Tillerson on Trump: “We did not have a common value system”

Rex Tillerson listens manfully as Trump rants to his cabinet about God knows what.Chris Kleponis/CNP via ZUMA

For indispensable reporting on the coronavirus crisis and more, subscribe to Mother Jones' newsletters.

Former Secretary of State Rex Tillerson talked to Bob Schieffer last night about his year working for Donald Trump. Unsurprisingly, he described Trump as:

pretty undisciplined, doesn’t like to read, doesn’t read briefing reports, doesn’t like to get into the details of a lot of things, but rather just says this is what I believe, and you can try to convince me otherwise, but most of the time you’re not going to do that.

And then there was this:

We are starkly different in our styles, we did not have a common value system. When the president would say, here’s what I want to do and here’s how I want to do it, and I would have to say to him, Mr. President I understand what you want to do but you can’t do it that way—it violates the law, it violates a treaty—he got really frustrated….I think he grew tired of me being the guy every day who told him he can’t do that, and let’s talk about what we can do.

Hmmm. “We did not have a common value system.” I assume that Tillerson thinks of himself as an honest person, which means he thinks of Trump as a liar and a crook. He’s just too polite to say so.

There’s nothing new here, I suppose. We’ve known all this for a long time. Still, it’s useful to hear it on the record from a high-ranking cabinet member who saw Trump in action.

BY THE WAY: Tillerson, who has worked with Vladimir Putin both at ExxonMobil and as Secretary of State, says Putin is a lot smarter than Trump. “Many people talk about playing chess. He plays three-dimensional chess,” Tillerson said.

Thank you!

We didn't know what to expect when we told you we needed to raise $400,000 before our fiscal year closed on June 30, and we're thrilled to report that our incredible community of readers contributed some $415,000 to help us keep charging as hard as we can during this crazy year.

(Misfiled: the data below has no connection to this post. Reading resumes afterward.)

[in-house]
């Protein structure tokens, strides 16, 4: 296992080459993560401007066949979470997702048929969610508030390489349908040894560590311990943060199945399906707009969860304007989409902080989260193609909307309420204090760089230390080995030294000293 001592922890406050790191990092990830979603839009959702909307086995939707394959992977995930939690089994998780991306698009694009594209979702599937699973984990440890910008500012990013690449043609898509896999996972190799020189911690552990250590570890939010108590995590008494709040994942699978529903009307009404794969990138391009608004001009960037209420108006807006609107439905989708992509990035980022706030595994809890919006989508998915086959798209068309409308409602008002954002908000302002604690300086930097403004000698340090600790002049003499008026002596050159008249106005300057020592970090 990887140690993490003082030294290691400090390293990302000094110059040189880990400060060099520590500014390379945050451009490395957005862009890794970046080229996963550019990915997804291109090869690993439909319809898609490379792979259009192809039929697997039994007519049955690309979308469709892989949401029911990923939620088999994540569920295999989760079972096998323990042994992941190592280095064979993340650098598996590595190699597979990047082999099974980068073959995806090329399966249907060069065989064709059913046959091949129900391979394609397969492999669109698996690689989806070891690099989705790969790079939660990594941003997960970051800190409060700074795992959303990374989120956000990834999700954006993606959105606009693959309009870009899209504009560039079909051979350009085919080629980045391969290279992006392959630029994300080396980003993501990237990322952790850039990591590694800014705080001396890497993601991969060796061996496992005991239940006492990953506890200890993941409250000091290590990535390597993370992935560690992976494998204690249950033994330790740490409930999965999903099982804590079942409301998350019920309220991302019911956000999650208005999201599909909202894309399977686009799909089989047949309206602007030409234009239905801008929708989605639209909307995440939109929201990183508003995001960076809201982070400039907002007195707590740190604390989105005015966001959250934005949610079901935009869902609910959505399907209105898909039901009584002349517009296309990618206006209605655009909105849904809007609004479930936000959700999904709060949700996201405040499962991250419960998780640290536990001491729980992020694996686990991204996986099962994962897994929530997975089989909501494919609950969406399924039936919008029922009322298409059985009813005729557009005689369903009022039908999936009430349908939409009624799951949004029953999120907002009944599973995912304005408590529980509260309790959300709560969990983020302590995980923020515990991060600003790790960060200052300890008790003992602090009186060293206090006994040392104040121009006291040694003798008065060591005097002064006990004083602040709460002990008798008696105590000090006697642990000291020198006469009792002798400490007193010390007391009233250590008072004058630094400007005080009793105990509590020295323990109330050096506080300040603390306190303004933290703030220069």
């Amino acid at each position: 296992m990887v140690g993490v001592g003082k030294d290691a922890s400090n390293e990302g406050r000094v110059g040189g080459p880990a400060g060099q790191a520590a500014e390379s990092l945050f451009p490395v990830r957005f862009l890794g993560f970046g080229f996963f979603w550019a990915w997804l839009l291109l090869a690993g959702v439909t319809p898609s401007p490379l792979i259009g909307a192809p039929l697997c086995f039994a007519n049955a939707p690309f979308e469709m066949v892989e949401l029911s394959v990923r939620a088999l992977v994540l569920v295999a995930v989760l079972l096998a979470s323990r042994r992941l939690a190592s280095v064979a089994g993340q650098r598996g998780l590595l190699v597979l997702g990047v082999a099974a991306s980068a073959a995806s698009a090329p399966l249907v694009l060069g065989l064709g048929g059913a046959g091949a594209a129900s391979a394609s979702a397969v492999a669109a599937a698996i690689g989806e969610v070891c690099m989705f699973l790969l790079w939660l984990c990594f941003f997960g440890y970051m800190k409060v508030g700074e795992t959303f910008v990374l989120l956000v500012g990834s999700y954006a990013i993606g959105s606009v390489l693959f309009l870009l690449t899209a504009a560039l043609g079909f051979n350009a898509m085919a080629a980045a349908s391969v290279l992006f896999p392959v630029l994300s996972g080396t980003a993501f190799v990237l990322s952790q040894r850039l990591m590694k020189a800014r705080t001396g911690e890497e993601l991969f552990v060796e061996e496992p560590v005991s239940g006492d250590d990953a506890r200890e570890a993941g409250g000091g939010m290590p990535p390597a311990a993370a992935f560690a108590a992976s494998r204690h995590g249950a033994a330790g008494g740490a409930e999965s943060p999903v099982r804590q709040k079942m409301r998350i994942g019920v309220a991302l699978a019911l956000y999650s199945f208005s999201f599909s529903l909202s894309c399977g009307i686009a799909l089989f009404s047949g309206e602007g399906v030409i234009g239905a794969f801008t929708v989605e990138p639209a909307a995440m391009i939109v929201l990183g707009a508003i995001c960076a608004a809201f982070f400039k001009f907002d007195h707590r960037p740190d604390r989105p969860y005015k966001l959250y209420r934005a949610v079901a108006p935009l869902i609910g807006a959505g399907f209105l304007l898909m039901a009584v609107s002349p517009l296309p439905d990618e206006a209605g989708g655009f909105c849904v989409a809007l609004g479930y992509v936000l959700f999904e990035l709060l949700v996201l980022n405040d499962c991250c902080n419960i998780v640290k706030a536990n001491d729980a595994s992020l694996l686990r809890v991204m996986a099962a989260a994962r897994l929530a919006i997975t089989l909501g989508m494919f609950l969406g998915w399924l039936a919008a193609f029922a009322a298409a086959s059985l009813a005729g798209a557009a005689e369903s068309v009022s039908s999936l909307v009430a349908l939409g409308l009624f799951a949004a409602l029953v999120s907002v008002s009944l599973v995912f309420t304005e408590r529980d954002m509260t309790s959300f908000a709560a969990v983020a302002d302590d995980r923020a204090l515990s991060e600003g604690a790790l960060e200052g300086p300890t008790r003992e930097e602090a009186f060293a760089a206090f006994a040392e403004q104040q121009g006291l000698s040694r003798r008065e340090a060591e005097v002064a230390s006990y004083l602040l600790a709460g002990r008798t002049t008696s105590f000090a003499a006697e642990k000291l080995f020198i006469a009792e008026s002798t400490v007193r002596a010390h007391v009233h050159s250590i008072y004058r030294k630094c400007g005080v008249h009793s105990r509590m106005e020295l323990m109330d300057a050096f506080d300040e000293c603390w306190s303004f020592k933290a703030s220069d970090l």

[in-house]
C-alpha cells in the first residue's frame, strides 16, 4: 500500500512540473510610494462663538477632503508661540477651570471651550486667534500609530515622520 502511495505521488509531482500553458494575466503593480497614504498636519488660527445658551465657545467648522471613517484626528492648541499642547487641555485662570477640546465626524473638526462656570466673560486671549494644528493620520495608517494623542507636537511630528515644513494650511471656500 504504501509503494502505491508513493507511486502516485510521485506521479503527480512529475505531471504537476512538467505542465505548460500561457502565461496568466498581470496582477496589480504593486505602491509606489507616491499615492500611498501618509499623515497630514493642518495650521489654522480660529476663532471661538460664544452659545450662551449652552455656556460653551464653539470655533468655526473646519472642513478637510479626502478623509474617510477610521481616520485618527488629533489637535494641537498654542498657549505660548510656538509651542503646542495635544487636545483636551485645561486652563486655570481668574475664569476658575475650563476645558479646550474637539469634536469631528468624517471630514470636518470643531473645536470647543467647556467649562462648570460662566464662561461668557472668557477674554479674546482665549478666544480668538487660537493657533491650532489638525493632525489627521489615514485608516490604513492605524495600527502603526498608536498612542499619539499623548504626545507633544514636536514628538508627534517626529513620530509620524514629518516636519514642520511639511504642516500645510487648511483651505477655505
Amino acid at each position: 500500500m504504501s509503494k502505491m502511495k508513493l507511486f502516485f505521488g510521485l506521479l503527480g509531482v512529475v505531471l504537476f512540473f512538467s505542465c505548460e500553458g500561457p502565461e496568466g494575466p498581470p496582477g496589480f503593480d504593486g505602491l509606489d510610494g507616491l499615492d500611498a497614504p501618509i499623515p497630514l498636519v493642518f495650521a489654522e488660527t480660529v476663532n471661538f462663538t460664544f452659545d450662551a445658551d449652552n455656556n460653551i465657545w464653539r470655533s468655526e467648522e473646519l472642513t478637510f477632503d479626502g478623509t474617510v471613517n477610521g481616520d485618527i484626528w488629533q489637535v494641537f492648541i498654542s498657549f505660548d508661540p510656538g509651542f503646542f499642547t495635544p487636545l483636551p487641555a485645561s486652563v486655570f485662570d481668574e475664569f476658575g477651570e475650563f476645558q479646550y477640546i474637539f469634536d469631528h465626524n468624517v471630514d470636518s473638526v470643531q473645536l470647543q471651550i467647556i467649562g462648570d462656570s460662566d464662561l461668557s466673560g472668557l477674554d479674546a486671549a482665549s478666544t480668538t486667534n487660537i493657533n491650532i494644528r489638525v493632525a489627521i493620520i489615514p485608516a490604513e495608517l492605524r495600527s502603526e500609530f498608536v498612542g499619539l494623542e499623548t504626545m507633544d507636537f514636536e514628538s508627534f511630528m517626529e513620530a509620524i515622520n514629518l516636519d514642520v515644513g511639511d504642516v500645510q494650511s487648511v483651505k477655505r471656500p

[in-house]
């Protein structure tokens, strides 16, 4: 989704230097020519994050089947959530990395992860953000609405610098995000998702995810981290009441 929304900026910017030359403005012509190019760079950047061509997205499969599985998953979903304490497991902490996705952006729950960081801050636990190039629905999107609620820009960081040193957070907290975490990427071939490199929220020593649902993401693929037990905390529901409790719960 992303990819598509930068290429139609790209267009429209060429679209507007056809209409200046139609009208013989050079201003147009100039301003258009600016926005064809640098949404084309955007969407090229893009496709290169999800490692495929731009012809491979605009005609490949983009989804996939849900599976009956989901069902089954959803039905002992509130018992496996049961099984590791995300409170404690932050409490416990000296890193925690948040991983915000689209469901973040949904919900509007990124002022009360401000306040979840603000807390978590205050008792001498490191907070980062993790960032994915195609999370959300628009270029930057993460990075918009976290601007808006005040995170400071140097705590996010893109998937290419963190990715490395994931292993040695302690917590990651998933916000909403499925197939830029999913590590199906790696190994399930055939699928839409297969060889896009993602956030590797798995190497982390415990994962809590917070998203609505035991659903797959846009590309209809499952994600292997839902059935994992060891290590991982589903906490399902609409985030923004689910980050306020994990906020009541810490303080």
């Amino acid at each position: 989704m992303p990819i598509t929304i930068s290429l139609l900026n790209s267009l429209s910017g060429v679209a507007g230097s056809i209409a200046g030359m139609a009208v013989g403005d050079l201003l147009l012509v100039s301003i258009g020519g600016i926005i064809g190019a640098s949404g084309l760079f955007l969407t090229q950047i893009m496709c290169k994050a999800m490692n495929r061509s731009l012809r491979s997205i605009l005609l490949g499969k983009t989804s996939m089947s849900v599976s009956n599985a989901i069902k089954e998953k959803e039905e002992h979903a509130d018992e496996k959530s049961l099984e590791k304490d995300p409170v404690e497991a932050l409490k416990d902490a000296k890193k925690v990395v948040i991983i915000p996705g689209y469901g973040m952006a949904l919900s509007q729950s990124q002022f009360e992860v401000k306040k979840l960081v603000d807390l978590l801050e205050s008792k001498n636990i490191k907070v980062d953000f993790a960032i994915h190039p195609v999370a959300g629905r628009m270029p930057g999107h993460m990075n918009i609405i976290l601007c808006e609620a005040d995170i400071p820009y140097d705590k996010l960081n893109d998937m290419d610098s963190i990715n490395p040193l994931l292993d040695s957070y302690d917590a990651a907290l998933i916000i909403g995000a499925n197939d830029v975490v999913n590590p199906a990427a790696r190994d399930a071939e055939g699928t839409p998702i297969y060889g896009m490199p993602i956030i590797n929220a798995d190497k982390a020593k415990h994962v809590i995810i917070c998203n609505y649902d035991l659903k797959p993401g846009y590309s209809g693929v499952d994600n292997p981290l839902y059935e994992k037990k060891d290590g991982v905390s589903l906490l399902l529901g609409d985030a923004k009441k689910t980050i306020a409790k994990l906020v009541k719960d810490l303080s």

You just sent an incredible message: that quality journalism doesn't have to answer to advertisers, billionaires, or hedge funds; that newsrooms can eke out an existence thanks primarily to the generosity of its readers. That's so powerful. Especially during what's been called a "media extinction event" when those looking to make a profit from the news pull back, the Mother Jones community steps in.

The months and years ahead won't be easy. Far from it. But there's no one we'd rather face the big challenges with than you, our committed and passionate readers, and our team of fearless reporters who show up every day.

Thank you!

We didn't know what to expect when we told you we needed to raise $400,000 before our fiscal year closed on June 30, and we're thrilled to report that our incredible community of readers contributed some $415,000 to help us keep charging as hard as we can during this crazy year.

You just sent an incredible message: that quality journalism doesn't have to answer to advertisers, billionaires, or hedge funds; that newsrooms can eke out an existence thanks primarily to the generosity of its readers. That's so powerful. Especially during what's been called a "media extinction event" when those looking to make a profit from the news pull back, the Mother Jones community steps in.

The months and years ahead won't be easy. Far from it. But there's no one we'd rather face the big challenges with than you, our committed and passionate readers, and our team of fearless reporters who show up every day.

We Recommend

Latest

Sign up for our newsletters

Subscribe and we'll send Mother Jones straight to your inbox.

Get our award-winning magazine

Save big on a full year of investigations, ideas, and insights.

Subscribe

Support our journalism

Help Mother Jones' reporters dig deep with a tax-deductible donation.

Donate

We have a new comment system! We are now using Coral, from Vox Media, for comments on all new articles. We'd love your feedback.